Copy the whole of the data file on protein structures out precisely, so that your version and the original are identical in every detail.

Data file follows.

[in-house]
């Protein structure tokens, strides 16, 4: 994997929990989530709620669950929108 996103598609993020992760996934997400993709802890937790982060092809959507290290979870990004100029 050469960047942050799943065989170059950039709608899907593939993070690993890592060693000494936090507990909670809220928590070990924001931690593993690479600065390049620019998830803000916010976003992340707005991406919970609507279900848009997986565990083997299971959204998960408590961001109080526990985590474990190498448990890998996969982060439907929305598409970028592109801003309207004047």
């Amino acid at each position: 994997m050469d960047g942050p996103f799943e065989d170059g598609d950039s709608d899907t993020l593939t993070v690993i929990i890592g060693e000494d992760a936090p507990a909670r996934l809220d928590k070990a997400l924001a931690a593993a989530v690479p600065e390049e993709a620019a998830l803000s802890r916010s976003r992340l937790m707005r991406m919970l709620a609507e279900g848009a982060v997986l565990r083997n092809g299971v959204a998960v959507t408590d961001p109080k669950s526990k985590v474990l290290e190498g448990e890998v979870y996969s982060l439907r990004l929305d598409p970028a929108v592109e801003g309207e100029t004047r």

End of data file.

[in-house]
């Protein structure tokens, strides 16, 4: 994997929990989530709620669950929108 996103598609993020992760996934997400993709802890937790982060092809959507290290979870990004100029 050469960047942050799943065989170059950039709608899907593939993070690993890592060693000494936090507990909670809220928590070990924001931690593993690479600065390049620019998830803000916010976003992340707005991406919970609507279900848009997986565990083997299971959204998960408590961001109080526990985590474990190498448990890998996969982060439907929305598409970028592109801003309207004047």
């Amino acid at each position: 994997m050469d960047g942050p996103f799943e065989d170059g598609d950039s709608d899907t993020l593939t993070v690993i929990i890592g060693e000494d992760a936090p507990a909670r996934l809220d928590k070990a997400l924001a931690a593993a989530v690479p600065e390049e993709a620019a998830l803000s802890r916010s976003r992340l937790m707005r991406m919970l709620a609507e279900g848009a982060v997986l565990r083997n092809g299971v959204a998960v959507t408590d961001p109080k669950s526990k985590v474990l290290e190498g448990e890998v979870y996969s982060l439907r990004l929305d598409p970028a929108v592109e801003g309207e100029t004047r």